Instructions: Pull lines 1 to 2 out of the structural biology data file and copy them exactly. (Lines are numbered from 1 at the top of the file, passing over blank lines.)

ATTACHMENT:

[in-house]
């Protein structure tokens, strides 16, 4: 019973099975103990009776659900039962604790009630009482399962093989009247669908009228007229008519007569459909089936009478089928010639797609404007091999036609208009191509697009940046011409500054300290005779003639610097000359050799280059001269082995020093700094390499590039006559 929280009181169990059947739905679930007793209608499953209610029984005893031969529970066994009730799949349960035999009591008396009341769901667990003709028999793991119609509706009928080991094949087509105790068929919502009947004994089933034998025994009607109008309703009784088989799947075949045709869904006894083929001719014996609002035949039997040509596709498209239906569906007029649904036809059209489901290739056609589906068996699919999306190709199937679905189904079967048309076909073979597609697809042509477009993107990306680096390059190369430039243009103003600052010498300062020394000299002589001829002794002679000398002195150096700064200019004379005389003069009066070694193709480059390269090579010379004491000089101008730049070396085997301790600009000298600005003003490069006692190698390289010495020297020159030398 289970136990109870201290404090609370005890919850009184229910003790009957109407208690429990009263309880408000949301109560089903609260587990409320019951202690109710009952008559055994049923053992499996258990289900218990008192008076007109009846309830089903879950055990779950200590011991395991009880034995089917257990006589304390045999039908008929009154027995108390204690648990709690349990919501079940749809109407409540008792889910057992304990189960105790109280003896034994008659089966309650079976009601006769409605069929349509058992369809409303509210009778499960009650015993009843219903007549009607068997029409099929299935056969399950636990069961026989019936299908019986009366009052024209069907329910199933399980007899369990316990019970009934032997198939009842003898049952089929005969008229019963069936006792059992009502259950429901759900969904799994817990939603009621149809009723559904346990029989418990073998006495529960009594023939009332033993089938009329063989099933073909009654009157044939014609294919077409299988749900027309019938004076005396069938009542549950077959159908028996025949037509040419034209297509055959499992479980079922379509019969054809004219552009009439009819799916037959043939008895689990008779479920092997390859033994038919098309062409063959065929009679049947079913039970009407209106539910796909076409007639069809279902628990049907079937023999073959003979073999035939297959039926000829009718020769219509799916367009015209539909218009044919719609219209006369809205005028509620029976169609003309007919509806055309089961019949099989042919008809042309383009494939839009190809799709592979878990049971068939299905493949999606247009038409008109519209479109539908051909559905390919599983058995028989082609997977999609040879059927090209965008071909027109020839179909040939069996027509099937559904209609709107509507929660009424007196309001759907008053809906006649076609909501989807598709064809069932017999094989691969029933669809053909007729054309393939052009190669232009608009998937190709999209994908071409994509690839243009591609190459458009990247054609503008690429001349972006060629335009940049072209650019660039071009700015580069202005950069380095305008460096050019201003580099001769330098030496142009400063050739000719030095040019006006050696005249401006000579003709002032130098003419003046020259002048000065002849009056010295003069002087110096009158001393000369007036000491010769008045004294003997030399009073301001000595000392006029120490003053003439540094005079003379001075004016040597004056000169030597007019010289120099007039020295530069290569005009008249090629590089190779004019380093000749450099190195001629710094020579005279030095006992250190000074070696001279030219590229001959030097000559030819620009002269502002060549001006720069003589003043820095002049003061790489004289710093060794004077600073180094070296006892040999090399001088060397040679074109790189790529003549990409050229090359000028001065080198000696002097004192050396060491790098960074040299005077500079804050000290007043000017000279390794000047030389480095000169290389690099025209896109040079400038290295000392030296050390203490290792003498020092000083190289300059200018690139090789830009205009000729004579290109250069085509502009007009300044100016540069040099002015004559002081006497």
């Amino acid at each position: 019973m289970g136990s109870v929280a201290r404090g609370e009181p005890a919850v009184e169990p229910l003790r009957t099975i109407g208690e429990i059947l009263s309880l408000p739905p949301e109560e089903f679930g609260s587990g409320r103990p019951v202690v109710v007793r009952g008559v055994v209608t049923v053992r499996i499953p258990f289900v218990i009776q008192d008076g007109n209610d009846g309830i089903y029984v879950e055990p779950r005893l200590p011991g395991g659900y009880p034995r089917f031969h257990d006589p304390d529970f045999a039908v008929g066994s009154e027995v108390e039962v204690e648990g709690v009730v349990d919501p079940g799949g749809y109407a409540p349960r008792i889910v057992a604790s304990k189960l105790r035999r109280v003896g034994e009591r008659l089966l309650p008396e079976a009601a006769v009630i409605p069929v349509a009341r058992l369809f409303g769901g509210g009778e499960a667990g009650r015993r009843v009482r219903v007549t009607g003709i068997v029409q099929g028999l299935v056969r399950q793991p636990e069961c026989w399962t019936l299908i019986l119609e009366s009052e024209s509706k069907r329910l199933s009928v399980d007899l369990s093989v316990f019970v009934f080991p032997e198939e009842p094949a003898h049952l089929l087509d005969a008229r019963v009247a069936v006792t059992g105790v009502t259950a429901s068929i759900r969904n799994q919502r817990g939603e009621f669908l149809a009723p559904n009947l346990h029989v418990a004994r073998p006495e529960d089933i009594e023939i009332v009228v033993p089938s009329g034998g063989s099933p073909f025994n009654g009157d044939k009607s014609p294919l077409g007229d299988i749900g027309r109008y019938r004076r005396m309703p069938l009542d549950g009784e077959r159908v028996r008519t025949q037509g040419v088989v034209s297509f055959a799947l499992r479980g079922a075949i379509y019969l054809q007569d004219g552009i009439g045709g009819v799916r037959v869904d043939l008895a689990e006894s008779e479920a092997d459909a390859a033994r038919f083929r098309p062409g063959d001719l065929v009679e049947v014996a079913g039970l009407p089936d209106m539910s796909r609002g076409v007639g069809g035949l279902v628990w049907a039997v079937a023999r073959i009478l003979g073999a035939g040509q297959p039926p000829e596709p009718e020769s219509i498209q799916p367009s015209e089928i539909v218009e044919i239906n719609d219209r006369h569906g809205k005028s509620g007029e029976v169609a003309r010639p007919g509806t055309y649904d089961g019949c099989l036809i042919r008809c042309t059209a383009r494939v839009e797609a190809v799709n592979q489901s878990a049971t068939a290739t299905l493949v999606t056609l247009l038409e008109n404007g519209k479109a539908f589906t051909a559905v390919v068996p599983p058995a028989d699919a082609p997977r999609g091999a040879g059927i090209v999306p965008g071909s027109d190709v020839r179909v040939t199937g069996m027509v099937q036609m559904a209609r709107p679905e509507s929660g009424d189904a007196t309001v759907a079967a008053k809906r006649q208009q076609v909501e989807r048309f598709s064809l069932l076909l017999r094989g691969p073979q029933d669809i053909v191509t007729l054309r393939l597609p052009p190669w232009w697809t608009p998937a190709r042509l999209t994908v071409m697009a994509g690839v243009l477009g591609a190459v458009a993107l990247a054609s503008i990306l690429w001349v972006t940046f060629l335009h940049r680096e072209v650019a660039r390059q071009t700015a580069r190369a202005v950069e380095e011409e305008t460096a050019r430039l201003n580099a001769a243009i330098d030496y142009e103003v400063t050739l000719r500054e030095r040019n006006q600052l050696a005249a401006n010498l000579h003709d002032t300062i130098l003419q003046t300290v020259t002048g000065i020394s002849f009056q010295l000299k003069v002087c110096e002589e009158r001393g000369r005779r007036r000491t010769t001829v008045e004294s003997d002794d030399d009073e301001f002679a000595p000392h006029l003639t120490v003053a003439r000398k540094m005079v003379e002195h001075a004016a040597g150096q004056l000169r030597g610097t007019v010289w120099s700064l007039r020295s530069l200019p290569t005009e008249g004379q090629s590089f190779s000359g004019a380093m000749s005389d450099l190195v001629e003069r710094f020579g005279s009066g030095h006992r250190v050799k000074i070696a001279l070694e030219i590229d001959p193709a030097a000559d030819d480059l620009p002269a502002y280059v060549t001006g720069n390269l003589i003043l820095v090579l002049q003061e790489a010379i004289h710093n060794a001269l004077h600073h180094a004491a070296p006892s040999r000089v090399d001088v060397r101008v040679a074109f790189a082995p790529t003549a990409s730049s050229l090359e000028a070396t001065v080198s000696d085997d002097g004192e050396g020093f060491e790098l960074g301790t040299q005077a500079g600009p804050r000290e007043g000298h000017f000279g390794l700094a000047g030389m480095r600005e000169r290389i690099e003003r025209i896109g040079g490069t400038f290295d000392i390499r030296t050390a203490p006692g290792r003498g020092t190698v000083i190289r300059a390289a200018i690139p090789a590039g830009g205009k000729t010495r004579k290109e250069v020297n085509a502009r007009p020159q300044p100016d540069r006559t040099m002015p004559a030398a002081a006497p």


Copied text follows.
[in-house]
């Protein structure tokens, strides 16, 4: 019973099975103990009776659900039962604790009630009482399962093989009247669908009228007229008519007569459909089936009478089928010639797609404007091999036609208009191509697009940046011409500054300290005779003639610097000359050799280059001269082995020093700094390499590039006559 929280009181169990059947739905679930007793209608499953209610029984005893031969529970066994009730799949349960035999009591008396009341769901667990003709028999793991119609509706009928080991094949087509105790068929919502009947004994089933034998025994009607109008309703009784088989799947075949045709869904006894083929001719014996609002035949039997040509596709498209239906569906007029649904036809059209489901290739056609589906068996699919999306190709199937679905189904079967048309076909073979597609697809042509477009993107990306680096390059190369430039243009103003600052010498300062020394000299002589001829002794002679000398002195150096700064200019004379005389003069009066070694193709480059390269090579010379004491000089101008730049070396085997301790600009000298600005003003490069006692190698390289010495020297020159030398 289970136990109870201290404090609370005890919850009184229910003790009957109407208690429990009263309880408000949301109560089903609260587990409320019951202690109710009952008559055994049923053992499996258990289900218990008192008076007109009846309830089903879950055990779950200590011991395991009880034995089917257990006589304390045999039908008929009154027995108390204690648990709690349990919501079940749809109407409540008792889910057992304990189960105790109280003896034994008659089966309650079976009601006769409605069929349509058992369809409303509210009778499960009650015993009843219903007549009607068997029409099929299935056969399950636990069961026989019936299908019986009366009052024209069907329910199933399980007899369990316990019970009934032997198939009842003898049952089929005969008229019963069936006792059992009502259950429901759900969904799994817990939603009621149809009723559904346990029989418990073998006495529960009594023939009332033993089938009329063989099933073909009654009157044939014609294919077409299988749900027309019938004076005396069938009542549950077959159908028996025949037509040419034209297509055959499992479980079922379509019969054809004219552009009439009819799916037959043939008895689990008779479920092997390859033994038919098309062409063959065929009679049947079913039970009407209106539910796909076409007639069809279902628990049907079937023999073959003979073999035939297959039926000829009718020769219509799916367009015209539909218009044919719609219209006369809205005028509620029976169609003309007919509806055309089961019949099989042919008809042309383009494939839009190809799709592979878990049971068939299905493949999606247009038409008109519209479109539908051909559905390919599983058995028989082609997977999609040879059927090209965008071909027109020839179909040939069996027509099937559904209609709107509507929660009424007196309001759907008053809906006649076609909501989807598709064809069932017999094989691969029933669809053909007729054309393939052009190669232009608009998937190709999209994908071409994509690839243009591609190459458009990247054609503008690429001349972006060629335009940049072209650019660039071009700015580069202005950069380095305008460096050019201003580099001769330098030496142009400063050739000719030095040019006006050696005249401006000579003709002032130098003419003046020259002048000065002849009056010295003069002087110096009158001393000369007036000491010769008045004294003997030399009073301001000595000392006029120490003053003439540094005079003379001075004016040597004056000169030597007019010289120099007039020295530069290569005009008249090629590089190779004019380093000749450099190195001629710094020579005279030095006992250190000074070696001279030219590229001959030097000559030819620009002269502002060549001006720069003589003043820095002049003061790489004289710093060794004077600073180094070296006892040999090399001088060397040679074109790189790529003549990409050229090359000028001065080198000696002097004192050396060491790098960074040299005077500079804050000290007043000017000279390794000047030389480095000169290389690099025209896109040079400038290295000392030296050390203490290792003498020092000083190289300059200018690139090789830009205009000729004579290109250069085509502009007009300044100016540069040099002015004559002081006497």